Thailand: Manufacturing production slumps in October as floods intensified during the month
November 30, 2011
In October, manufacturing production plummeted 35.8% over the same month last year, which followed the 0.3% contraction recorded in September and marked the sharpest slump in over a decade. Output tumbled far more sharply than the 15% drop expected by market analysts. The contraction was broadly based and reflected the impact of the floods that swamped seven industrial states as well as Bangkok. Manufacturing of hard disks slumped 52.4% in October (September: -6.9% yoy), while shortages of components have spread across the electronics industry. Production of motor vehicles swung from a 28.2% increase in September to a 62.0% contraction in October, which has also hurt auto-related industries, such as plastics and rubber. Thailand produces about a quarter of the world's hard disk drivers and serves as a production hub for Japanese car makers and electronics firms. A month-on-month comparison points to an even more pronounced collapse than suggested in the annual figures, with manufacturing production plunging 35.37% in seasonally adjusted terms, which followed the 4.09% drop tallied in September. The monthly result represented the steepest decline since records began. As a result of the devastating contraction in October and the resulting stock shortages in the Thai supply chain, it is expected that the manufacturing sector will experience a protracted recovery instead of a V-shaped rebound. The annual average variation in manufacturing output fell from minus 0.1% in September to minus 3.6% in October, which marked the second consecutive month of growth mired in the red since manufacturing production started to show positive growth rates back in February 2010.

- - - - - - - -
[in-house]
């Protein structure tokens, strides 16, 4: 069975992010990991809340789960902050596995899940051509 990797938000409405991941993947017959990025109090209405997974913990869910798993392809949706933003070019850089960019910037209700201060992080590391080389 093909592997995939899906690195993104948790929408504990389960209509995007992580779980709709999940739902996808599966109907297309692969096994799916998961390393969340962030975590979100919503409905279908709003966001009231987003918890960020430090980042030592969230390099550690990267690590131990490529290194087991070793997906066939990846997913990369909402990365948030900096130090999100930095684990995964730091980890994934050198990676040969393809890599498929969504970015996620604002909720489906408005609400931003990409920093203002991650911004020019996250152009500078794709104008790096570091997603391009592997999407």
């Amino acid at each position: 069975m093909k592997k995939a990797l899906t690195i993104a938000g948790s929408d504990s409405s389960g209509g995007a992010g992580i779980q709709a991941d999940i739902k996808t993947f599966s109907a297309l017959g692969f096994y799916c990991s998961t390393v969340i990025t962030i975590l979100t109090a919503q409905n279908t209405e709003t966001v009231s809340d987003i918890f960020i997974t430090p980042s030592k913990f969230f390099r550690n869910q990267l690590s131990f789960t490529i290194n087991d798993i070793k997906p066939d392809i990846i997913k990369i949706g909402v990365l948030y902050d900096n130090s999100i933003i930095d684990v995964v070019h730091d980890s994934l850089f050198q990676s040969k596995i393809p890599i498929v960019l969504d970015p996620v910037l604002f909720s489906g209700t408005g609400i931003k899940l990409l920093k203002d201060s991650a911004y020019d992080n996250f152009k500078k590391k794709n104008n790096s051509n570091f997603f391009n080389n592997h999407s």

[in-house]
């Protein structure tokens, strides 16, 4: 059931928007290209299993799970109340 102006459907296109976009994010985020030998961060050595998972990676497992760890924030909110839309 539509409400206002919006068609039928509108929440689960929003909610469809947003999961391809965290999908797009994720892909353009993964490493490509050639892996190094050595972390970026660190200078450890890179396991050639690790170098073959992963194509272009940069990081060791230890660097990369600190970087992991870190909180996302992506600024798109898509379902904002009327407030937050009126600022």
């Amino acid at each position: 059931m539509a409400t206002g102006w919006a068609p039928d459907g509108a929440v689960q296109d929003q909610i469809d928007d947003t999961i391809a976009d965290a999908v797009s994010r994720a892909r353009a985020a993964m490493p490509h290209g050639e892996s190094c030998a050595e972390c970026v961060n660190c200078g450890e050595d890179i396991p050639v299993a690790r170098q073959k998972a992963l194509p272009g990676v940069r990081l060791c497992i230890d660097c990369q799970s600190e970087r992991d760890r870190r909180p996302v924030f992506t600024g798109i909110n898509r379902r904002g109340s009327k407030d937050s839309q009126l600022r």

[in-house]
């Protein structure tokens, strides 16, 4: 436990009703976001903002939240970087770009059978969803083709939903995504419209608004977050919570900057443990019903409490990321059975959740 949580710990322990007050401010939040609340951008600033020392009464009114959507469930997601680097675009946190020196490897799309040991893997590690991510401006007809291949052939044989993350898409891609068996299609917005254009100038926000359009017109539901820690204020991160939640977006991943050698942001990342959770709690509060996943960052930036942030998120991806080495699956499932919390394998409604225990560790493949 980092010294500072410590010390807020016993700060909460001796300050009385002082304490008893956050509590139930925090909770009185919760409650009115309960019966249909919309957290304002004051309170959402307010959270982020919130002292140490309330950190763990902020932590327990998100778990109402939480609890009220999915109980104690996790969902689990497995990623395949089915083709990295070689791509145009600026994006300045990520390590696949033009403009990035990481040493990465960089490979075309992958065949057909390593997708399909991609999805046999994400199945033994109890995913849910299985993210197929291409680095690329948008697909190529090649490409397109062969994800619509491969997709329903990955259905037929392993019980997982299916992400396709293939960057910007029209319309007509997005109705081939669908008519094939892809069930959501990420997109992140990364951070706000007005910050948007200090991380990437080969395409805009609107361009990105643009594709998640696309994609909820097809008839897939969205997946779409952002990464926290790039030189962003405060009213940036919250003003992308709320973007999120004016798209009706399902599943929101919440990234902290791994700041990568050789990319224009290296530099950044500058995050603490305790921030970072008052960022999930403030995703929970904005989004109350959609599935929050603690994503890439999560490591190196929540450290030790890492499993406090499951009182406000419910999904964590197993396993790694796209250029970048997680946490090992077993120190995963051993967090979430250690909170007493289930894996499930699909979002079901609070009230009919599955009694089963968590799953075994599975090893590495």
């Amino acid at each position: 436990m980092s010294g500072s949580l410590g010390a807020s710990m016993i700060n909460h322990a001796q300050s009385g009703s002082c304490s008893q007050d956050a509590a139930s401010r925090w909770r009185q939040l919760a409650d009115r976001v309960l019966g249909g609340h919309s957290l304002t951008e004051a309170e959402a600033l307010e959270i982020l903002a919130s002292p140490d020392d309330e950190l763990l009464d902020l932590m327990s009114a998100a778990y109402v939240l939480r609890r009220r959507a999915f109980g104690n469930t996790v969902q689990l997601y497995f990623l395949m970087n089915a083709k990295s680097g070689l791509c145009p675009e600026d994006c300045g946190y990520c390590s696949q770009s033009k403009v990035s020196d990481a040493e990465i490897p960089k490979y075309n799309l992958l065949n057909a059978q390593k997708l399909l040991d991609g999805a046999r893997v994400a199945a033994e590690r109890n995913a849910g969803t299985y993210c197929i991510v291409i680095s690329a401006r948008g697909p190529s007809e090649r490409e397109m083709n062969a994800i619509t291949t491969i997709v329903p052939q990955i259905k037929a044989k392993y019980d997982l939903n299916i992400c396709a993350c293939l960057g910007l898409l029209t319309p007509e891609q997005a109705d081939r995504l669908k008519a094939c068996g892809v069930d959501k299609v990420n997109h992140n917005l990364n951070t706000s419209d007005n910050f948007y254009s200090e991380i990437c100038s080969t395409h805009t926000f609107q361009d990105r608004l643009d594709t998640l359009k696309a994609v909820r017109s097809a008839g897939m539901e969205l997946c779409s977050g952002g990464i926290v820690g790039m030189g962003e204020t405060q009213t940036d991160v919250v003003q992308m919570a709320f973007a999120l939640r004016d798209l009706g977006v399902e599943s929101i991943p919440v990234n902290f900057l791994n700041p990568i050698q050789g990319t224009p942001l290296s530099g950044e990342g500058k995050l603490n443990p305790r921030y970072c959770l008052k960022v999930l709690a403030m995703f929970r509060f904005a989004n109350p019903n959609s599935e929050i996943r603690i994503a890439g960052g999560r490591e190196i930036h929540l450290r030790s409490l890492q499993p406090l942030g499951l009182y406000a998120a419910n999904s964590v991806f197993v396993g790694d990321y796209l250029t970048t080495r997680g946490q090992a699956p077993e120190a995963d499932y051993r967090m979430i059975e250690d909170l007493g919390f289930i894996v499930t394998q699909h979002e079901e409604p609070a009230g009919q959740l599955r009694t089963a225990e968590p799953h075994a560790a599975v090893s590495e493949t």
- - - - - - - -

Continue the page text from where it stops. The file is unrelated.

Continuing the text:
Author: Ricardo Aceves, Senior Economist